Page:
Updated: May 30, 2020
It is well documented that medical disparities are prevalent in the Black community. From slaves being used for experimental procedures, to the theft of Henrietta Lacks’ cells, to not being believed about pain we go through, to the bad treatment we have to endure. The dark history between black people and not getting proper medical treatment continues to this day.
Let’s talk about this current pandemic.
This virus has its grip on the globe and does not want to let go. This virus shows not only the broken healthcare system, but how it disproportionately effects Black people. Black people have been taken at an astonishing rate. This is because of a few things that we're going to get into.
Lack of access to health insurance.
In order to get tested a person had to be referred to a testing site. If a person has no insurance and can’t pay for a doctor cost, they don’t get tested. They had to choose between losing a day’s wage and their health. This can potentially be a death sentence not only for them but their love ones. Now anyone can get tested for free, but the damage has already been done.
So now we essential huh? Many Black people have jobs that are now deemed essential. From cleaning hospitals to delivering food. Before this pandemic many of us lived paycheck to paycheck. Jobs we had were seen as lesser by the upper class. We were seen as uneducated, not worth the minimum of $15 (honestly it should be more) so we can live without the constant fear and anxiety of how we are going to pay bills.
We want to be safe as well. We want our families to be safe. Truth is we can’t afford to stay home.
We don’t have that privilege to just “ride it out”. Even if we miss just ONE day, it could mean that a bill don’t get paid, that’s less food. That leads to even more anxiety and depression on top of an already stressful situation. That will also effect a person’s’ health as well as mental health.
All that being said, we can’t just sit inside, many of us are exposing ourselves more to the virus. Elevating our chances to contract the virus. Even though companies are now providing masks, gloves, etc., this was not always the case. We had to provide our own. Stores were price gouging to a point we can’t afford a simple mask to keep us safe. We didn't expect to work during a pandemic. Although we are, we still don’t get hazard pay. A pay in my opinion is well deserved. A pay that they earned.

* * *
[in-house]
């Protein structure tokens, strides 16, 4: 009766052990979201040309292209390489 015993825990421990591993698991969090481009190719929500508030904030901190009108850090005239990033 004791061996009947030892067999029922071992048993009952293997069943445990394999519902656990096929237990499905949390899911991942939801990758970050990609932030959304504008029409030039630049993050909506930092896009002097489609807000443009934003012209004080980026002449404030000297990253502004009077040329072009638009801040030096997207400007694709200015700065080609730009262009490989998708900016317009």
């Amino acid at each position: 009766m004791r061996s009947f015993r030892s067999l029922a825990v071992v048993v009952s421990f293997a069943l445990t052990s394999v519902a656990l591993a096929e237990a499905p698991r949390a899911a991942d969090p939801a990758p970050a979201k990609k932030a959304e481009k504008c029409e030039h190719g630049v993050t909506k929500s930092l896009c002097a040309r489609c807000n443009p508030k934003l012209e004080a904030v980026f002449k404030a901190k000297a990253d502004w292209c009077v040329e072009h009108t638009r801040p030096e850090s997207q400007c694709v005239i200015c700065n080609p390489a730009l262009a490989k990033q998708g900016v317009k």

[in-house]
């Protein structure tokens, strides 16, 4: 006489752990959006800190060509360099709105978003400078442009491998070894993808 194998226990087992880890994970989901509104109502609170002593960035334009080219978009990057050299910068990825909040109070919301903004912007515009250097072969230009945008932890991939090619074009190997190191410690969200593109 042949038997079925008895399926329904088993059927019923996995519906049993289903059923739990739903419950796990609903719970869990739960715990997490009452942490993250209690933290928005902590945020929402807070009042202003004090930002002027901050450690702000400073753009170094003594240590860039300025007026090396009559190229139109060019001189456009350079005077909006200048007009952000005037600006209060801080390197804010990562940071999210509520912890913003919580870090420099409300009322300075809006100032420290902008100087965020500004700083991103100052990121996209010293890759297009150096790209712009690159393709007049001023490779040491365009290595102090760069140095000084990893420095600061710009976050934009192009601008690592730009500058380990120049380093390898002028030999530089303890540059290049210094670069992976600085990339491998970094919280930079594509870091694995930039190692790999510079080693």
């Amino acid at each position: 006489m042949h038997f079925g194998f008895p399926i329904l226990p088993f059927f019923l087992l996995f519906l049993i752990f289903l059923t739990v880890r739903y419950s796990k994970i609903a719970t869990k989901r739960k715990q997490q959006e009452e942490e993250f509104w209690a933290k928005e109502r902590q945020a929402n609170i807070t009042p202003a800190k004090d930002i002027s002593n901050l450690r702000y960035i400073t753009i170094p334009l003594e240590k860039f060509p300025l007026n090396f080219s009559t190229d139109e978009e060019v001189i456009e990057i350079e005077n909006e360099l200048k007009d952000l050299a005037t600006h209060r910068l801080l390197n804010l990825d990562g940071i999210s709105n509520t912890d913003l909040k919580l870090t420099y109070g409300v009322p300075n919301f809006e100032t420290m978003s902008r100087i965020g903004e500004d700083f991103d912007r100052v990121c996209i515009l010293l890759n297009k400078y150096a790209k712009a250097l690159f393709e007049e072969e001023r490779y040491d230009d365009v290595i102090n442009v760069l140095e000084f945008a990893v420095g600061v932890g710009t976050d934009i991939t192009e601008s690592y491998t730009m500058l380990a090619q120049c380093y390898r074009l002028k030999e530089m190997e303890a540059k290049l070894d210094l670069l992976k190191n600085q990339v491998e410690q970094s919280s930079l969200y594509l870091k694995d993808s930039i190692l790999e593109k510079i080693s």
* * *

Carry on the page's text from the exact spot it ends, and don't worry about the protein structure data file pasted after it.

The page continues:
Overall bias and systematic oppression.
With everything I had mentioned, the elephant in the room needs to be addressed. That elephant’s name is systemic racism and oppression. None of the things I mentioned before can be fixed unless this is taken care of first. This putrid system that was put in place since the inception of this country. The proverbial glass ceiling. This is what causes mistreatment and misdiagnoses among Black people. This is what causes Black people (especially Black women) to get lower pay, this giving them no option but to risk getting a deadly virus just to keep the bills paid.
If you think we’re essential workers now, I’ll you in on a secret- we always been essential!
It just your bias and the thought anyone short of a college degree is not worth living a decent life. You may not have outright said it, but your silence to our plight says more than any performative words you can muster. Just don’t forget after this has all passed that we are essential. Don’t forget that fear and anxiety that you faced for a few months, we endured for generations.
What we want to know is now that you’ve decided we’re essential, will you keep throwing us away when the pandemic ends, or fight for our liberation?
Shevone Torres is a single mother of two children and a grandmother of one. Shevone was born in Mount Holly, N.J and grew up in Pemberton and Browns Mills, N.J. Ms. Torres is an anti-racism educator who has done work with Black Lives Matter, Green Peace, The Blue Wave, South Jersey Women for Progressive Change and other local grassroots organizations. Locally, she has started community gardens, books and breakfasts, family dinners, and has been a safe haven for young people who just needed a moment to breathe.
Nationally, Ms. Torres has done direct action work in Flint, Michigan, Houston, Texas, Washington D.C., and Boston, Massachusetts.
Shevone began this journey at a very young age. After having to process her own internal anti-Blackness, she decided to help others do the same. It was then she noticed how the anti-racism speakers would say great things but never from the lens of her life. She wanted to give a voice as well as uplift voices of those like her. Those who society would just walk past without a second glance. Coming from a place of love, she began to embark on this journey.
Not only does Ms. Torres protest, she also holds anti-racism workshops, writes blogs, and helps get money directly to those that need it. It’s something Shevone believes is an honor that she knows comes with a responsibility to hold herself accountable and always come from a place of love.
Shevone Torres can be reached by e-mail at Shevone31@gmail.com